You're looking for your first software engineering job. Maybe you're graduating college or maybe you've decided to switch careers. Maybe you're finishing up at a coding bootcamp or maybe you taught yourself how to code.
You've come to the right place.
Getting a job is hard. Getting the right job is harder.
- How do I know which companies and positions to apply for?
- How do I get an interview?
- How do I prepare for my interviews?
- How do I look for red flags that should turn me away from a company?
- How do I navigate one or more offers?
But once you've gotten the job, the fun is just beginning. Now you have questions like:
- How do I make a good first impression?
- How do I set myself up for success?
- Am I moving too slowly?
- What's my manager thinking?
- I can't do this. I'm in over my head. Are they going to fire me?
And even once you're feeling comfortable in your new role, you'll have yet more questions.
- What should I be doing to get promoted?
- How do I identify growth opportunities?
- Where do I want my career to lead?
- When is it time to look for a new job?
These are all real questions that I've asked myself throughout my career. These are the things that I wish I would have known when I was first starting out and even as I've progressed.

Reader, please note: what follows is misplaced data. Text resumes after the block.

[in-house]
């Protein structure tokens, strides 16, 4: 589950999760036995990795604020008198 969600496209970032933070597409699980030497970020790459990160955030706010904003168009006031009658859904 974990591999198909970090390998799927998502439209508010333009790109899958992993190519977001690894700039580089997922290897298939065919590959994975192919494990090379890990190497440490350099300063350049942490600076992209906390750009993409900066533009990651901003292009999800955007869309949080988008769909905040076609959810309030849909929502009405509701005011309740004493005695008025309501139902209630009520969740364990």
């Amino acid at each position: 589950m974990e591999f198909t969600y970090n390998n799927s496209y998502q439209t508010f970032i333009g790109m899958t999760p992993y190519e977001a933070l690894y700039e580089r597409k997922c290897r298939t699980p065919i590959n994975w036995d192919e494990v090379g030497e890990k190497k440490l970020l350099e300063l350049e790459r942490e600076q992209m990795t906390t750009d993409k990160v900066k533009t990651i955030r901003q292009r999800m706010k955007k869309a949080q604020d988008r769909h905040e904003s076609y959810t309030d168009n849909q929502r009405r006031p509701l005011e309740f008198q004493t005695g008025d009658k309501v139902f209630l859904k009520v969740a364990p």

I've learned a lot the hard way, by making mistakes and learning from others. In my last several years as an engineering manager, I've also learned a lot about what your manager thinks, how to use your manager effectively, and how to navigate your career. And I've been taking notes.
Are you interested in a strategy guide for your software engineering career?
What if you could learn from my mistakes and insights and grow faster in your career?
What if you knew how to avoid opportunities that would hold you back or would even be toxic?
What if you knew how to take what it is that makes you unique and make that your biggest selling point?
That's why I wrote Running Start.
My goal is to help you get a job, keep that job, and thrive. Not only in that first job, but in your entire career.
My target audience is anyone who isn't stereotypically represented in tech, including but not limited to: women, BIPOCs, self-taught, career switchers, bootcamp graduates, and many more. But I also hope that this book will be useful to anyone in tech.
With that in mind, I took great care to make sure to point out where people's experiences might differ from the "norm". I also tried to get as diverse a set of pre-readers as possible to really hold me accountable for making sure I do right by all backgrounds and experiences.
My goal is to get as many different people in tech as possible. Not because of some artificial diversity targets but because I truly believe that the best teams are the ones that are the most diverse. Not only that, but the teams that have the most different kinds of diversity. It takes a village to be a truly successful development team. You need people from different backgrounds, with different life experiences, different skillsets, different abilities and disabilities. The more diverse a team is, the better a product they'll put out. I'd bet a million dollars on it.
This book is my way of trying to help make that happen.